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Smythe Stores

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1852, attributed to Sloan and Stewart; 1984 restored, Hans P. Stein. 101–111 Arch St.

Around the corner from Elfreth's Alley (PH2) is this richly detailed cast-iron-fronted block whose castings came from Trenton's Tiffany and Bottom foundry. At 101 Arch Street is the building built for Samuel Townsend and listed as the work of Samuel Sloan, the ubiquitous pre–Civil War pattern book author; if this is Sloan's work, he presumably designed the entire row. On the east end, one building was demolished for a trolley turnaround and has been replicated in fiberglass. More typical in the old city are buildings with a first story of iron and upper stories of brick. Cast-iron buildings continued to be constructed into the beginning of the twentieth century. Thomas Stevens of Camden designed the Tuttleman Shirt Factory, now converted to housing, at 56 N. 2nd Street in a later version of Queen Anne in 1900.

Writing Credits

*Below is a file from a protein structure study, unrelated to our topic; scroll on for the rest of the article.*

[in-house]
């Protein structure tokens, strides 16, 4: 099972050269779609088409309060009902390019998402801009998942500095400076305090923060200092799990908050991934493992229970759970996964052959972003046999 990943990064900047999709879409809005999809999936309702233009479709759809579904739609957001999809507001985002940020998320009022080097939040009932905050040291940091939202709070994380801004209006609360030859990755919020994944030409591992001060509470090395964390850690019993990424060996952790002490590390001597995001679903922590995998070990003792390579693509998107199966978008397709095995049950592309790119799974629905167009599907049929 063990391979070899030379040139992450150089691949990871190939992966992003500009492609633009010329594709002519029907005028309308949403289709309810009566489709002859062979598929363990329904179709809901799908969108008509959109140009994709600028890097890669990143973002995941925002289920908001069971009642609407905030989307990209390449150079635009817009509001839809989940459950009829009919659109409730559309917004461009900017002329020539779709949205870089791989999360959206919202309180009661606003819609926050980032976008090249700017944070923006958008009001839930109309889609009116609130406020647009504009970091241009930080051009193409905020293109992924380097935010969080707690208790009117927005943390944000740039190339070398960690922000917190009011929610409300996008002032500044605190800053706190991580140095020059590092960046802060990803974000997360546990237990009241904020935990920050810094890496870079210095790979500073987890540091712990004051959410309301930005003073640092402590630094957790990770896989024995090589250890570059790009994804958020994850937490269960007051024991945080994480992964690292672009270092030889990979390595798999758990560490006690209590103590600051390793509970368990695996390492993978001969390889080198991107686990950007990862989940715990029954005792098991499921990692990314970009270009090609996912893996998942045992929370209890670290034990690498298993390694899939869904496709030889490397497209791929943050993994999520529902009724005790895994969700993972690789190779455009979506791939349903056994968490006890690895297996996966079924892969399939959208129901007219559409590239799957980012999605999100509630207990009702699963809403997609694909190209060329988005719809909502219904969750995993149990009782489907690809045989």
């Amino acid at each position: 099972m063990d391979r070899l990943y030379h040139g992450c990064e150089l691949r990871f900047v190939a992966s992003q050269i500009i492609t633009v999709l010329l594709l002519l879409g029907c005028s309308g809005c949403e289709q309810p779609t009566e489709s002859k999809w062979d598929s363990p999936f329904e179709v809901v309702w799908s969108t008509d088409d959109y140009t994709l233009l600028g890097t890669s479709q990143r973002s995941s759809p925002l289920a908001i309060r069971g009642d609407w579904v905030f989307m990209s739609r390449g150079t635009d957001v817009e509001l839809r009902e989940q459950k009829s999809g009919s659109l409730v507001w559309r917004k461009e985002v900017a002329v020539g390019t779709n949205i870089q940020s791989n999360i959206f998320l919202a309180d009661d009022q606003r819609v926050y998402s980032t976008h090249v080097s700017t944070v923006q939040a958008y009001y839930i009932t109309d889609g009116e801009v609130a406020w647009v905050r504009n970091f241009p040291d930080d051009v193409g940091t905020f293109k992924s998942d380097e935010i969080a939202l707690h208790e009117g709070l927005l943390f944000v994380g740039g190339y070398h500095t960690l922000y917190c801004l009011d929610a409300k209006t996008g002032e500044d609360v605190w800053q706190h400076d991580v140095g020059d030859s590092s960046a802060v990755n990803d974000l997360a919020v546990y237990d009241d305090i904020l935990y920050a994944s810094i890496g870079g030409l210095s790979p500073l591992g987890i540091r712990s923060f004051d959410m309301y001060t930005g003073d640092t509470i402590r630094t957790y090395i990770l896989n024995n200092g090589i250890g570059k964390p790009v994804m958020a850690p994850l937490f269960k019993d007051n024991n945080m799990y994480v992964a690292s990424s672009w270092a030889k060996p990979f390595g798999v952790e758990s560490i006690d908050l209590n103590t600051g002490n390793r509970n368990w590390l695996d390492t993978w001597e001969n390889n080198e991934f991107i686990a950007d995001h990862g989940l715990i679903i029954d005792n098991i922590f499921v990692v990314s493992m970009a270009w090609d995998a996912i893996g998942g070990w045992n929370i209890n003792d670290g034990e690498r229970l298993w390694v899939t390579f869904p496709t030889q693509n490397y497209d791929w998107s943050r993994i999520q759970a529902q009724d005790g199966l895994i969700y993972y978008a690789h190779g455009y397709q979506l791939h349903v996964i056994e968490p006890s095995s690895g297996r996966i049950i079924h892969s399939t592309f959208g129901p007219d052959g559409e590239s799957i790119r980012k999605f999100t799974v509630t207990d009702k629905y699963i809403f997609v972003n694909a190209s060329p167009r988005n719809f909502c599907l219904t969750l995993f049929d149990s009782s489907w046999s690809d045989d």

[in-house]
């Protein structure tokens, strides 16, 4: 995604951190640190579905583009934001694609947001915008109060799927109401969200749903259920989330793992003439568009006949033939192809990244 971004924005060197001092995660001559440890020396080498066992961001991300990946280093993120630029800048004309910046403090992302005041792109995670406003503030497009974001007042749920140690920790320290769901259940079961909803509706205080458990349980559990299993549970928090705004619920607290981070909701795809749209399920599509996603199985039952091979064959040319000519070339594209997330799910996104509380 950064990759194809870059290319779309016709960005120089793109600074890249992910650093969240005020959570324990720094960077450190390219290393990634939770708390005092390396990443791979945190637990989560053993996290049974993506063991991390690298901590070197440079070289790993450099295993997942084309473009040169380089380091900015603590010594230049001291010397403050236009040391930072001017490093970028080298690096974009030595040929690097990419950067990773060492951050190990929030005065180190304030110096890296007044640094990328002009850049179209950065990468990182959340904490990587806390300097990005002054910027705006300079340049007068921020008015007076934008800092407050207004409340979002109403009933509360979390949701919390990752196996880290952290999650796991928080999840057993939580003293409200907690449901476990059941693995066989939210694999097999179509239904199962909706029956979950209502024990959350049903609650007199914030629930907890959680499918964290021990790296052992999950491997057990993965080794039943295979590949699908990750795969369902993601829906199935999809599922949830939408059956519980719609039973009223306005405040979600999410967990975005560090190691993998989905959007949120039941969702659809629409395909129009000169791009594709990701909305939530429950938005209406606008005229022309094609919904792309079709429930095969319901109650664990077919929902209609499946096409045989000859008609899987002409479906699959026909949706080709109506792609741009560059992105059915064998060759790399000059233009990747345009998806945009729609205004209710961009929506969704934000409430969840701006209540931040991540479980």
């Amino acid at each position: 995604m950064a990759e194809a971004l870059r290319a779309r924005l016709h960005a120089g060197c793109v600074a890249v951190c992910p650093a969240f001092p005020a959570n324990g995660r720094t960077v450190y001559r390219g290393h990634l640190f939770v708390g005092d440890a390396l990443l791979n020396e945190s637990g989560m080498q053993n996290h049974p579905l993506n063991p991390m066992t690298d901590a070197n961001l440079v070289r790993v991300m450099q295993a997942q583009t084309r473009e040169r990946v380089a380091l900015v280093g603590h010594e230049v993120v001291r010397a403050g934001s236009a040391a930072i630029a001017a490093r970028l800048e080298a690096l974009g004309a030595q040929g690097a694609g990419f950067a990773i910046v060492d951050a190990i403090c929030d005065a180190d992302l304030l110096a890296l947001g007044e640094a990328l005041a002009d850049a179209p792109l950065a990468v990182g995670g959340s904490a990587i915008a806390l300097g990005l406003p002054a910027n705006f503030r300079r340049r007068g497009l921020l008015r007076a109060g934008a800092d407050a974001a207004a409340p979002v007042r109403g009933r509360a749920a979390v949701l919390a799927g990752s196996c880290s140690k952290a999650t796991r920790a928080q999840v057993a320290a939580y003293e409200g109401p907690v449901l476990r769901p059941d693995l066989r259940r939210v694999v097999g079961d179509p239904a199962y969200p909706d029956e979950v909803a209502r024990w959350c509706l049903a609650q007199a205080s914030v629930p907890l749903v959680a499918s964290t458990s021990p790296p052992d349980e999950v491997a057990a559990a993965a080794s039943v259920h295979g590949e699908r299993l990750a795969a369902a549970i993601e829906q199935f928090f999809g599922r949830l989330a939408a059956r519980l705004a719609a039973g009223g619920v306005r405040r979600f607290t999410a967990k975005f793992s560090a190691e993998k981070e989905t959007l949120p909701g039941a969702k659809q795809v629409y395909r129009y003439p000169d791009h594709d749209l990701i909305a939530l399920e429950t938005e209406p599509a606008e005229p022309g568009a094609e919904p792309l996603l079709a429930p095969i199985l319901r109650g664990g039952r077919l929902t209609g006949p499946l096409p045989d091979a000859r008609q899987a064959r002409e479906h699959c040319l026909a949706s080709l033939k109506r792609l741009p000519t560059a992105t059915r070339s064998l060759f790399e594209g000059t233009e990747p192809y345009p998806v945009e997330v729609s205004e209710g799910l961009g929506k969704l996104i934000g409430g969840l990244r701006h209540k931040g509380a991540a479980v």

Author: 
George E. Thomas
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Data

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Citation

George E. Thomas, "Smythe Stores", [Philadelphia, Pennsylvania], SAH Archipedia, eds. Gabrielle Esperdy and Karen Kingsley, Charlottesville: UVaP, 2012—, http://sah-archipedia.org/buildings/PA-02-PH11.2.

Print Source

Cover: Buildings of PA vol 2

Buildings of Pennsylvania: Philadelphia and Eastern Pennsylvania, George E. Thomas, with Patricia Likos Ricci, Richard J. Webster, Lawrence M. Newman, Robert Janosov, and Bruce Thomas. Charlottesville: University of Virginia Press, 2012, 55-55.

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